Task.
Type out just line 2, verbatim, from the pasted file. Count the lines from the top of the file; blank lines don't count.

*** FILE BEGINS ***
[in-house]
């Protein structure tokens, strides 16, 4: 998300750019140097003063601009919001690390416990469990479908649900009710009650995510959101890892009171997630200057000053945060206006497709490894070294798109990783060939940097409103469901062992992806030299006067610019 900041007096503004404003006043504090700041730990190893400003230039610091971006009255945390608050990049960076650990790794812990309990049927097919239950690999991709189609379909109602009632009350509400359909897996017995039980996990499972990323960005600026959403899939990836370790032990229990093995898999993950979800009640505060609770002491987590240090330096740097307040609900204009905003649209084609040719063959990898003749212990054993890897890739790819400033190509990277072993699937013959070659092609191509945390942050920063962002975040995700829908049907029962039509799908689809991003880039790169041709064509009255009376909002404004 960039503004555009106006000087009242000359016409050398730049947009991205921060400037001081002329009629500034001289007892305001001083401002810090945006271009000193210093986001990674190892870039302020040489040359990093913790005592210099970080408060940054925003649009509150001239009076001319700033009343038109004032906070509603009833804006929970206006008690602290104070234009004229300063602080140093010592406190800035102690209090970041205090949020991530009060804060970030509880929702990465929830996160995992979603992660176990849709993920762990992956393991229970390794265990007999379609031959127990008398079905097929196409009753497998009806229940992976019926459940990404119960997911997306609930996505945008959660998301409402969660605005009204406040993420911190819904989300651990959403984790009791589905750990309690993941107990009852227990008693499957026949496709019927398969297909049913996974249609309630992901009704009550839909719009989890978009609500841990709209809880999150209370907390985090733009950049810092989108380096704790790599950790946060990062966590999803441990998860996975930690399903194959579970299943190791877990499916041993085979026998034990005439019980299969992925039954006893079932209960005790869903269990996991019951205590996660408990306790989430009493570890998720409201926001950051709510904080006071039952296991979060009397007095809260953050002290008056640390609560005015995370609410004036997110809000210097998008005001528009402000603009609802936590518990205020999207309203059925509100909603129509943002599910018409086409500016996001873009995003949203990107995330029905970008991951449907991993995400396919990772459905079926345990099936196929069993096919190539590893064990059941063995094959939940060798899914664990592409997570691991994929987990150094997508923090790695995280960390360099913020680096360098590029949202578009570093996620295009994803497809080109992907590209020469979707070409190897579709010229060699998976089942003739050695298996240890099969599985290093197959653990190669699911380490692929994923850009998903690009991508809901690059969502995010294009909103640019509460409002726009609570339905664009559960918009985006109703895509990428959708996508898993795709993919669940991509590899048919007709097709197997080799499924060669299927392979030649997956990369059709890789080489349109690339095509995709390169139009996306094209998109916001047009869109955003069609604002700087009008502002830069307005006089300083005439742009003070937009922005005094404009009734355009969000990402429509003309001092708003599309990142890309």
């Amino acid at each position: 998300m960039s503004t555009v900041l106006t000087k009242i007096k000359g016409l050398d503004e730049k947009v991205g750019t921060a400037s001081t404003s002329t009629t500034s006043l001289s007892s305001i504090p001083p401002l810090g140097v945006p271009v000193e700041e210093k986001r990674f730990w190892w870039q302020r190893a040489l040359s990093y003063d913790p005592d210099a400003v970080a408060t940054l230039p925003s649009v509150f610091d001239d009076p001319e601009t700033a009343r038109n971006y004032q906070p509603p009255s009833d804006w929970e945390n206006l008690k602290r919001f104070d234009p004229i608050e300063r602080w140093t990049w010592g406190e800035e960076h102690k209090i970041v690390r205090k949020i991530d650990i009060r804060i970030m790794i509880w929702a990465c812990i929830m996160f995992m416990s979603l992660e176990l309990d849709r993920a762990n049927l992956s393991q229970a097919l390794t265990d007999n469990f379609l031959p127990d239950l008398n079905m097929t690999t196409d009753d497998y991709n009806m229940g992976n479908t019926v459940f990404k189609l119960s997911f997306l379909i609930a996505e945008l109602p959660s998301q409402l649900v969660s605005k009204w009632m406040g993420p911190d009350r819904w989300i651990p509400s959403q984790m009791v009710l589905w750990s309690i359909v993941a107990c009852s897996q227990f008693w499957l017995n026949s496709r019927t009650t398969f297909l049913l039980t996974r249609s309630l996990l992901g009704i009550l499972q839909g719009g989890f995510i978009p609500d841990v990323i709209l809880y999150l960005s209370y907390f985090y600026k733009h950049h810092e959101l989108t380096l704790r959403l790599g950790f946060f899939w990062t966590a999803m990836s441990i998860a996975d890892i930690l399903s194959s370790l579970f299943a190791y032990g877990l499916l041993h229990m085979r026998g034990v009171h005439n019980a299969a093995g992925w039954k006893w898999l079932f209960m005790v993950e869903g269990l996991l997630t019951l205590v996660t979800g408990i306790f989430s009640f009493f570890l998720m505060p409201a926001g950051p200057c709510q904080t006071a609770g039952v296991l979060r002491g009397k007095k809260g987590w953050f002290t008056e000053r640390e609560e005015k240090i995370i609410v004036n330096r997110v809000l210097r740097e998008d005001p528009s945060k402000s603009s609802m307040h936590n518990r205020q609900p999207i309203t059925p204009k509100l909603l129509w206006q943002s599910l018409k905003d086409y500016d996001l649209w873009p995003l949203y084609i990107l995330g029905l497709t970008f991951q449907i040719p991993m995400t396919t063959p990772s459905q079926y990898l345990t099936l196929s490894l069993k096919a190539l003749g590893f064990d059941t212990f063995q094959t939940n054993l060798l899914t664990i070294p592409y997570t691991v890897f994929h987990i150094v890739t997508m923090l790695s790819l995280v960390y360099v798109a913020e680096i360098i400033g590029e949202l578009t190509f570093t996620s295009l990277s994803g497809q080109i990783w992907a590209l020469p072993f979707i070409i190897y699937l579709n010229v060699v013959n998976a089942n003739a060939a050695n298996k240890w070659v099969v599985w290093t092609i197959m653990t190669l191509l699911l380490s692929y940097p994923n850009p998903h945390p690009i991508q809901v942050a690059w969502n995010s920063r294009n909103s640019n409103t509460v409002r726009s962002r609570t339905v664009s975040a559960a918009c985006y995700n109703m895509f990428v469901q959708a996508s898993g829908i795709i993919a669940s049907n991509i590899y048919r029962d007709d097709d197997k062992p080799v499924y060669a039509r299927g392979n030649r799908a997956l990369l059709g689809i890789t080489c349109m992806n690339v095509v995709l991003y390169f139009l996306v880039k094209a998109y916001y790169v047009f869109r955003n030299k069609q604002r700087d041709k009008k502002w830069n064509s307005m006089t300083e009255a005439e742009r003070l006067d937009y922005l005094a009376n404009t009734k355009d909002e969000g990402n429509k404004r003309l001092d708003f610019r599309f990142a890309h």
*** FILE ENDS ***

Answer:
């Protein structure tokens, strides 16, 4: 998300750019140097003063601009919001690390416990469990479908649900009710009650995510959101890892009171997630200057000053945060206006497709490894070294798109990783060939940097409103469901062992992806030299006067610019 900041007096503004404003006043504090700041730990190893400003230039610091971006009255945390608050990049960076650990790794812990309990049927097919239950690999991709189609379909109602009632009350509400359909897996017995039980996990499972990323960005600026959403899939990836370790032990229990093995898999993950979800009640505060609770002491987590240090330096740097307040609900204009905003649209084609040719063959990898003749212990054993890897890739790819400033190509990277072993699937013959070659092609191509945390942050920063962002975040995700829908049907029962039509799908689809991003880039790169041709064509009255009376909002404004 960039503004555009106006000087009242000359016409050398730049947009991205921060400037001081002329009629500034001289007892305001001083401002810090945006271009000193210093986001990674190892870039302020040489040359990093913790005592210099970080408060940054925003649009509150001239009076001319700033009343038109004032906070509603009833804006929970206006008690602290104070234009004229300063602080140093010592406190800035102690209090970041205090949020991530009060804060970030509880929702990465929830996160995992979603992660176990849709993920762990992956393991229970390794265990007999379609031959127990008398079905097929196409009753497998009806229940992976019926459940990404119960997911997306609930996505945008959660998301409402969660605005009204406040993420911190819904989300651990959403984790009791589905750990309690993941107990009852227990008693499957026949496709019927398969297909049913996974249609309630992901009704009550839909719009989890978009609500841990709209809880999150209370907390985090733009950049810092989108380096704790790599950790946060990062966590999803441990998860996975930690399903194959579970299943190791877990499916041993085979026998034990005439019980299969992925039954006893079932209960005790869903269990996991019951205590996660408990306790989430009493570890998720409201926001950051709510904080006071039952296991979060009397007095809260953050002290008056640390609560005015995370609410004036997110809000210097998008005001528009402000603009609802936590518990205020999207309203059925509100909603129509943002599910018409086409500016996001873009995003949203990107995330029905970008991951449907991993995400396919990772459905079926345990099936196929069993096919190539590893064990059941063995094959939940060798899914664990592409997570691991994929987990150094997508923090790695995280960390360099913020680096360098590029949202578009570093996620295009994803497809080109992907590209020469979707070409190897579709010229060699998976089942003739050695298996240890099969599985290093197959653990190669699911380490692929994923850009998903690009991508809901690059969502995010294009909103640019509460409002726009609570339905664009559960918009985006109703895509990428959708996508898993795709993919669940991509590899048919007709097709197997080799499924060669299927392979030649997956990369059709890789080489349109690339095509995709390169139009996306094209998109916001047009869109955003069609604002700087009008502002830069307005006089300083005439742009003070937009922005005094404009009734355009969000990402429509003309001092708003599309990142890309």